thought that Donald Trump is somehow going to help us by doing a free
trade deal before we have gone through the process of article 50
and renegotiate our way back into the nearest and dearest market. Does
having Donald Trump in The Oval office strengthen the negotiating
power? To a certain point it does. This is unknown terrain for us. We
have never had a President who's understood our position in the
European Union before. However, if he voices the sort of analysis that
Ted has just voiced with which I don't disagree about the European
Union, there is a danger, of course, that our European partners will
assume that Mrs May is really just like Donald Trump, that is to say
that she really wants to bring down the European Union in which case
that would make our negotiating position more difficult. What do you
mean by "our position"? Previous American Presidents have understood
our position. What I meant was our position of discomfort within the
European Union. This is a watershed change and I wonder if something
happens today. Am I right in thinking that Mrs Merkel said she'd
go at short notice to see Mr Trump and he hasn't even replied yet to
give her a date? I think she's anxious to see him and he's got a
cool approach to the Germans and he's said some things, both about
the euro and the way that the European Union has tilted towards
Germany so I'm sure it's raised eyebrows, if not antagonisms in
Berlin. Maybe the Germans want her to be an intermediary, an adversary.
She's going to Turkey next. Mrs Merkel? Mrs May. Why would you want
to be US Ambassador to the EU, you are clearly not a great fan of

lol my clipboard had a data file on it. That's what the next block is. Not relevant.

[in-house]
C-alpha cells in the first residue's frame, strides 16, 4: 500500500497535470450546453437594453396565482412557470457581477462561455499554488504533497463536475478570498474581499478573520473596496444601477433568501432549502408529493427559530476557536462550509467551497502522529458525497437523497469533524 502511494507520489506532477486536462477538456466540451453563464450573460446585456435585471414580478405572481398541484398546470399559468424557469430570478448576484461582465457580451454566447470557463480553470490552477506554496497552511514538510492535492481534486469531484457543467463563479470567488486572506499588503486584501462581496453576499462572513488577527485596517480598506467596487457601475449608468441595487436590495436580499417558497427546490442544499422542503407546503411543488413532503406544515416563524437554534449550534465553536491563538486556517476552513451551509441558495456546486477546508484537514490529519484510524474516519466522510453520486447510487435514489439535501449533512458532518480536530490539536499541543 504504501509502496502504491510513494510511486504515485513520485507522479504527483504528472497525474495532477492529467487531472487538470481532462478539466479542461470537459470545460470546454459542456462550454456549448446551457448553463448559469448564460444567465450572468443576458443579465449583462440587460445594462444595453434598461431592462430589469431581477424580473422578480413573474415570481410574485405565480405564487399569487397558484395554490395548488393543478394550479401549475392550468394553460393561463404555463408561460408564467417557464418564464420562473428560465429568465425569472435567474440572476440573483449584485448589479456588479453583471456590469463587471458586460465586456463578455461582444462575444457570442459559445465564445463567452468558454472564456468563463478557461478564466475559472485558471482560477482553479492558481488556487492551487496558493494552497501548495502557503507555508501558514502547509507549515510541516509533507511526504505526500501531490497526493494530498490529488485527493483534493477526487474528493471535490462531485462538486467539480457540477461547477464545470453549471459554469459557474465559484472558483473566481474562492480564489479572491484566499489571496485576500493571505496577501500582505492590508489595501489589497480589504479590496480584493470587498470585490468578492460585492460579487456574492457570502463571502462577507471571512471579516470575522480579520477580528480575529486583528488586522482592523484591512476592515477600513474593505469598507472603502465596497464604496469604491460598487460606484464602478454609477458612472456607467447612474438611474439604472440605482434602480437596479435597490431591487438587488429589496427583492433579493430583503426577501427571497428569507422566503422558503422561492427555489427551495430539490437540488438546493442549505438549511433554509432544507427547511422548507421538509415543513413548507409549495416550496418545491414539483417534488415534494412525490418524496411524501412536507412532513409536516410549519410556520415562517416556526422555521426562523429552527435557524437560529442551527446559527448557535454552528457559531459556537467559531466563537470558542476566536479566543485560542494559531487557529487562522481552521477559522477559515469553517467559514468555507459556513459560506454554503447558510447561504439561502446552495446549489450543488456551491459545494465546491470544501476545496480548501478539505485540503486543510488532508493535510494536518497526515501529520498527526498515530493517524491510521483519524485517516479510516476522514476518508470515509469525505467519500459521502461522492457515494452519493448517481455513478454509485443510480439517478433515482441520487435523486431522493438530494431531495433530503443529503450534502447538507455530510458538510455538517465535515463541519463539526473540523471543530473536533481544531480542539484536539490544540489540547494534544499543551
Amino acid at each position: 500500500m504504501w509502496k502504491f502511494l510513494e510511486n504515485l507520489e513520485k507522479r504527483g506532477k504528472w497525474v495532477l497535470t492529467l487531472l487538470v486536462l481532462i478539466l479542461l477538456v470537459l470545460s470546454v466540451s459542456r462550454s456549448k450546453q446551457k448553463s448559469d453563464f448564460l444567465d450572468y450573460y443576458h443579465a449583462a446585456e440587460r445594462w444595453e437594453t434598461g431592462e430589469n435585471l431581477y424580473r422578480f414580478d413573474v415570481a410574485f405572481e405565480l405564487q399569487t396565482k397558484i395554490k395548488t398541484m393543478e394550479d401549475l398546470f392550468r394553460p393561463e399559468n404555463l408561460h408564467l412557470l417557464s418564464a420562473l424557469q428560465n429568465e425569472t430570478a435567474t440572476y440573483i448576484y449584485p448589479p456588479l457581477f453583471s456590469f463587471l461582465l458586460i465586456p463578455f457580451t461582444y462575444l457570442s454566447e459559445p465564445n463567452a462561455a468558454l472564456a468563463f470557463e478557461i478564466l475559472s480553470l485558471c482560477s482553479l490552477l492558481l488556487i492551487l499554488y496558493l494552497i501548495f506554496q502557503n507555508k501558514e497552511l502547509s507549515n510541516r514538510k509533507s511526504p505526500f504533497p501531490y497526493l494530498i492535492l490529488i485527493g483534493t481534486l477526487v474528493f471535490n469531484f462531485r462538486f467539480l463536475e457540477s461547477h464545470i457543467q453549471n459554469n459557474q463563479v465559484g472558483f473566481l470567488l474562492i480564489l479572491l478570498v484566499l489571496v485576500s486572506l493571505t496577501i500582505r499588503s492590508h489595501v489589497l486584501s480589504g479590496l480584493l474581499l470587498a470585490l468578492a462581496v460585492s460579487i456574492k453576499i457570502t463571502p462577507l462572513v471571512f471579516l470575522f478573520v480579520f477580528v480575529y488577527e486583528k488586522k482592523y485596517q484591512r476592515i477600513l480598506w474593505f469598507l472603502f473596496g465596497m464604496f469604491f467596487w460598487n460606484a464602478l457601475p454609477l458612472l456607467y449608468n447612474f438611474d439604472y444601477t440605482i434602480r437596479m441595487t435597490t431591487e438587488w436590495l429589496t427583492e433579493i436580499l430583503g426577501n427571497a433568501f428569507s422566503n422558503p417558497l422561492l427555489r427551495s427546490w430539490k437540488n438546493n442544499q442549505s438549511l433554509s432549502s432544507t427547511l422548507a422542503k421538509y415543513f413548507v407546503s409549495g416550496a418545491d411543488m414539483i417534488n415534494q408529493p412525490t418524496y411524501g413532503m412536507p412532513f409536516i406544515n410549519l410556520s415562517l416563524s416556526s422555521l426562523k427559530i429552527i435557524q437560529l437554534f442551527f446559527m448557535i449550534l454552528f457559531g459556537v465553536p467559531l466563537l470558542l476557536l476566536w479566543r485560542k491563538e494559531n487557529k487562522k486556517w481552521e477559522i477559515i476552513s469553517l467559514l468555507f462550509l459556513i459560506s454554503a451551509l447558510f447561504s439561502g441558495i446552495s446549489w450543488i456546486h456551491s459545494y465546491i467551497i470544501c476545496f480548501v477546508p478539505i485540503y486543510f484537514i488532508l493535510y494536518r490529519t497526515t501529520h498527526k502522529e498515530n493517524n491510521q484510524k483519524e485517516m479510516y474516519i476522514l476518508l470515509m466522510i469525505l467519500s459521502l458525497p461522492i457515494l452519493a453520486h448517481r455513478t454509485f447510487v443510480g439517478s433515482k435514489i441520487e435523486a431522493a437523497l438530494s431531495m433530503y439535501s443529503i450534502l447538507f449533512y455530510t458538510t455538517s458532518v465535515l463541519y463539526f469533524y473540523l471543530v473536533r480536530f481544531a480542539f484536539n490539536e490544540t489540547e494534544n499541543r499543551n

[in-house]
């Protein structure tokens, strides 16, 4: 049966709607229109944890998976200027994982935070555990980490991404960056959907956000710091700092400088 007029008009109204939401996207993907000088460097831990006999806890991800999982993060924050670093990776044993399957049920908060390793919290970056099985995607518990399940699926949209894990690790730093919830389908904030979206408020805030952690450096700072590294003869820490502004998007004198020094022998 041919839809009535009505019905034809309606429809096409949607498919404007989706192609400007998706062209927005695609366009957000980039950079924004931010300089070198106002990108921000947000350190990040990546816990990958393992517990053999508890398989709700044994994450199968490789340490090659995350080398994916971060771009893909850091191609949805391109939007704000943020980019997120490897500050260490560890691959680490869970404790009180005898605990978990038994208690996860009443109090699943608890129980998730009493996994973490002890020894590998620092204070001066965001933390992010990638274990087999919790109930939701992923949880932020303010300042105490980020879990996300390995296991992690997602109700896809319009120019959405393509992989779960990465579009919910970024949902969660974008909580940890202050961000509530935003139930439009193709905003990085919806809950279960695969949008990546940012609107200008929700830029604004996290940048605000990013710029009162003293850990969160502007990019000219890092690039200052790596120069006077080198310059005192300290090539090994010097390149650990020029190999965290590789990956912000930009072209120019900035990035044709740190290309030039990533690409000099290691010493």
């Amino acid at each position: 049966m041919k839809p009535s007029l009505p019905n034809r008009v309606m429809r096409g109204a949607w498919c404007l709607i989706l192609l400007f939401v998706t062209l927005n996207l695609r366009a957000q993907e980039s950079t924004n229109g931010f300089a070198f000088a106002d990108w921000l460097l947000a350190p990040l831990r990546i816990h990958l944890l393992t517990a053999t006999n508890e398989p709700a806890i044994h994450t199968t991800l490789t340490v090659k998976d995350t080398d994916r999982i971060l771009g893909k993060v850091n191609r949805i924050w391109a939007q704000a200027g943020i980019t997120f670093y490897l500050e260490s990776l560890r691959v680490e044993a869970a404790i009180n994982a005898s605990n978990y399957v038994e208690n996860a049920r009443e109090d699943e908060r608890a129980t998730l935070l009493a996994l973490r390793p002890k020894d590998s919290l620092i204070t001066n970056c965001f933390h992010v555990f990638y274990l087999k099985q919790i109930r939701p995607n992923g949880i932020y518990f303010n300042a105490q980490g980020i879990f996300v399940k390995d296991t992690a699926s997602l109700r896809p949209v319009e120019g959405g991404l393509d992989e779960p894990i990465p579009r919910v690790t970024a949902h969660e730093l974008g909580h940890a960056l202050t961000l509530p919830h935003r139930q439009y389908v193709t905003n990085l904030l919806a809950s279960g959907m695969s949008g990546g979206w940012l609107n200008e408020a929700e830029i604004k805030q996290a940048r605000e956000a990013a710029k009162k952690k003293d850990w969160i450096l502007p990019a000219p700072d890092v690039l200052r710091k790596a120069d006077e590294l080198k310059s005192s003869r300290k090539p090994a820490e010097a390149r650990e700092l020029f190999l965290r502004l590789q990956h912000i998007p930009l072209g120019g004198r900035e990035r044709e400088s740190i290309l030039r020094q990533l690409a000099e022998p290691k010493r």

Brussels like Jean-Claude Juncker? I helped bring down the Soviet Union,
maybe there's another union that needs a little taming. It's only the
British who believe an ambassador from one country to another has to
take on the point of view of the country to which he's sent, rather
than the point of view of the country which is sending him.
Unusual to send an ambassador to a country which you are being sent to.
I want the ambassador to represent the country, not the EU. What do you
think of Mr Juncker? He was an adequate Mayor and maybe should go
back to Luxembourg and do that again. This is clearly going to be a
very diplomatic appointment. Will you keep in touch with us? Keep in
touch with Nigel Farage. This is going to be more fun than
Washington. I think so. Thank you for being with us. Next time we'll
have to call you Mr Ambassador. Now it's late, Labour MPs waiting up
in the middle of the night But don't you succumb
to their suicidal tendencies. Because waiting in the wings
is baby hating comedian So come have a giggle,
take to Facepants, Snapjokes and settle down to the world's
finest Twitter-tainment. It's been anther tricky